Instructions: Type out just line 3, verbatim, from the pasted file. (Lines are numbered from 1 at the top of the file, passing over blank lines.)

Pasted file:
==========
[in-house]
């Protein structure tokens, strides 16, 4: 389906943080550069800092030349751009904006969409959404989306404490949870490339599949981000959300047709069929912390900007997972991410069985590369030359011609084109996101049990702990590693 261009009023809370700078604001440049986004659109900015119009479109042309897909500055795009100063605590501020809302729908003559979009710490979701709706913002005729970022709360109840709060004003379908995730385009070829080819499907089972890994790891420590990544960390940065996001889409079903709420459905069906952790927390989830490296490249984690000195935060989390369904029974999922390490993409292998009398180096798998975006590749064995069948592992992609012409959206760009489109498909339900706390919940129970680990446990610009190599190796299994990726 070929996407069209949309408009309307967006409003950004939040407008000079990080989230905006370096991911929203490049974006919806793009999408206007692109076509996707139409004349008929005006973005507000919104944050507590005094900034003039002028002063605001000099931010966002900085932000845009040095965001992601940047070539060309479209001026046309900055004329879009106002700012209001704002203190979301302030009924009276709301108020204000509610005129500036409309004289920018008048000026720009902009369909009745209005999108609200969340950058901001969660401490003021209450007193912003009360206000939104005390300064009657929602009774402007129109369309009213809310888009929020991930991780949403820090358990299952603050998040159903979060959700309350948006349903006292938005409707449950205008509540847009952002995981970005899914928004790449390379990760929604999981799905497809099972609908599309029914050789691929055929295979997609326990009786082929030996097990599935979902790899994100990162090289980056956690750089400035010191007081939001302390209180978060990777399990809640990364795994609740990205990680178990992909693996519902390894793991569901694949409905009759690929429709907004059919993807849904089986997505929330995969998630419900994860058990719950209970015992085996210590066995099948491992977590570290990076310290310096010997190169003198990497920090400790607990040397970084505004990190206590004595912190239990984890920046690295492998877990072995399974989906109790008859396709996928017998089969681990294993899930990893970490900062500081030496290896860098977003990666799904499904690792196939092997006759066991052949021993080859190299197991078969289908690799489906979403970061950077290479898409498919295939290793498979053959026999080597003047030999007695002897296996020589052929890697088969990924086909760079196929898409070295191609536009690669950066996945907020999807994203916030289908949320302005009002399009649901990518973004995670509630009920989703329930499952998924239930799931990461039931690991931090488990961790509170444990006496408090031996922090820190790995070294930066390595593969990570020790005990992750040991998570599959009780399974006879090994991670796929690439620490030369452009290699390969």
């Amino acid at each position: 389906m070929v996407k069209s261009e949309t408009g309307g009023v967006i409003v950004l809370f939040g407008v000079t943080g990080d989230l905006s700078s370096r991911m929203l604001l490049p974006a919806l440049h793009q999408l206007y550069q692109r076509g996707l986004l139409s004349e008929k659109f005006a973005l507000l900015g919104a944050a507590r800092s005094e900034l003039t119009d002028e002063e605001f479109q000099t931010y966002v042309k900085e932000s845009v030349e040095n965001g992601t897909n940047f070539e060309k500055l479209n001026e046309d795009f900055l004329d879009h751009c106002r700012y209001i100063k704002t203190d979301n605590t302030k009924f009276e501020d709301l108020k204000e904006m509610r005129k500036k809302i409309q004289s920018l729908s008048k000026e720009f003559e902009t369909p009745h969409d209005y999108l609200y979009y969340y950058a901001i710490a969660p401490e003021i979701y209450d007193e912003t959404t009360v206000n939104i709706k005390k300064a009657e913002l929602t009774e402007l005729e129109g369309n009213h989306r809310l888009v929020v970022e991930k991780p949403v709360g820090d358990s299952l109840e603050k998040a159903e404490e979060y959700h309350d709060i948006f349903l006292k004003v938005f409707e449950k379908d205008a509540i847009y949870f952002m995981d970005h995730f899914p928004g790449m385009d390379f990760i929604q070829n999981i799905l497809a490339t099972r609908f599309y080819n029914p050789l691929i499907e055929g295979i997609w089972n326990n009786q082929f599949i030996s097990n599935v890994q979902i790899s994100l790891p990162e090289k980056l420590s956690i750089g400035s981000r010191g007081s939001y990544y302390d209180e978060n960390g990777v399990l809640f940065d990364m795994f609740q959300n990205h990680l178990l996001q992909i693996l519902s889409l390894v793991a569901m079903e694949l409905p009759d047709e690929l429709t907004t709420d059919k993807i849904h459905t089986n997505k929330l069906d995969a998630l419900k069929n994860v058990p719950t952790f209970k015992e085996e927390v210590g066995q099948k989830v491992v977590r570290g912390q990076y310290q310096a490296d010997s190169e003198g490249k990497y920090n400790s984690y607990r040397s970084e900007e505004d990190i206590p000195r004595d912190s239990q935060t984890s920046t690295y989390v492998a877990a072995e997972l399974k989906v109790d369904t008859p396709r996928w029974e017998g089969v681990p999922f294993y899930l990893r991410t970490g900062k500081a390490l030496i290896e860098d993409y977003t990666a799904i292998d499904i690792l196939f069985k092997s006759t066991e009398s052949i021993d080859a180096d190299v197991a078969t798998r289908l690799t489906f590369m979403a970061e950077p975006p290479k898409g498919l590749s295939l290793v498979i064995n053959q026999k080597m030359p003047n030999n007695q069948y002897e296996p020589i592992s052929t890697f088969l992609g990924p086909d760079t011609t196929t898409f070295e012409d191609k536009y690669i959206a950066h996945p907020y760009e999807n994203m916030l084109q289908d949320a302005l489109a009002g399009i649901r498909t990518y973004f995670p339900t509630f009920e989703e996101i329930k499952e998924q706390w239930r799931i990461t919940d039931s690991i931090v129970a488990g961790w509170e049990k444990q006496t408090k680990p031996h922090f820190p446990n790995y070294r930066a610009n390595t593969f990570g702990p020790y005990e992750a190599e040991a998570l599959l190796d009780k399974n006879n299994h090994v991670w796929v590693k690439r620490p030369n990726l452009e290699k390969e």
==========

């Amino acid at each position: 389906m070929v996407k069209s261009e949309t408009g309307g009023v967006i409003v950004l809370f939040g407008v000079t943080g990080d989230l905006s700078s370096r991911m929203l604001l490049p974006a919806l440049h793009q999408l206007y550069q692109r076509g996707l986004l139409s004349e008929k659109f005006a973005l507000l900015g919104a944050a507590r800092s005094e900034l003039t119009d002028e002063e605001f479109q000099t931010y966002v042309k900085e932000s845009v030349e040095n965001g992601t897909n940047f070539e060309k500055l479209n001026e046309d795009f900055l004329d879009h751009c106002r700012y209001i100063k704002t203190d979301n605590t302030k009924f009276e501020d709301l108020k204000e904006m509610r005129k500036k809302i409309q004289s920018l729908s008048k000026e720009f003559e902009t369909p009745h969409d209005y999108l609200y979009y969340y950058a901001i710490a969660p401490e003021i979701y209450d007193e912003t959404t009360v206000n939104i709706k005390k300064a009657e913002l929602t009774e402007l005729e129109g369309n009213h989306r809310l888009v929020v970022e991930k991780p949403v709360g820090d358990s299952l109840e603050k998040a159903e404490e979060y959700h309350d709060i948006f349903l006292k004003v938005f409707e449950k379908d205008a509540i847009y949870f952002m995981d970005h995730f899914p928004g790449m385009d390379f990760i929604q070829n999981i799905l497809a490339t099972r609908f599309y080819n029914p050789l691929i499907e055929g295979i997609w089972n326990n009786q082929f599949i030996s097990n599935v890994q979902i790899s994100l790891p990162e090289k980056l420590s956690i750089g400035s981000r010191g007081s939001y990544y302390d209180e978060n960390g990777v399990l809640f940065d990364m795994f609740q959300n990205h990680l178990l996001q992909i693996l519902s889409l390894v793991a569901m079903e694949l409905p009759d047709e690929l429709t907004t709420d059919k993807i849904h459905t089986n997505k929330l069906d995969a998630l419900k069929n994860v058990p719950t952790f209970k015992e085996e927390v210590g066995q099948k989830v491992v977590r570290g912390q990076y310290q310096a490296d010997s190169e003198g490249k990497y920090n400790s984690y607990r040397s970084e900007e505004d990190i206590p000195r004595d912190s239990q935060t984890s920046t690295y989390v492998a877990a072995e997972l399974k989906v109790d369904t008859p396709r996928w029974e017998g089969v681990p999922f294993y899930l990893r991410t970490g900062k500081a390490l030496i290896e860098d993409y977003t990666a799904i292998d499904i690792l196939f069985k092997s006759t066991e009398s052949i021993d080859a180096d190299v197991a078969t798998r289908l690799t489906f590369m979403a970061e950077p975006p290479k898409g498919l590749s295939l290793v498979i064995n053959q026999k080597m030359p003047n030999n007695q069948y002897e296996p020589i592992s052929t890697f088969l992609g990924p086909d760079t011609t196929t898409f070295e012409d191609k536009y690669i959206a950066h996945p907020y760009e999807n994203m916030l084109q289908d949320a302005l489109a009002g399009i649901r498909t990518y973004f995670p339900t509630f009920e989703e996101i329930k499952e998924q706390w239930r799931i990461t919940d039931s690991i931090v129970a488990g961790w509170e049990k444990q006496t408090k680990p031996h922090f820190p446990n790995y070294r930066a610009n390595t593969f990570g702990p020790y005990e992750a190599e040991a998570l599959l190796d009780k399974n006879n299994h090994v991670w796929v590693k690439r620490p030369n990726l452009e290699k390969e």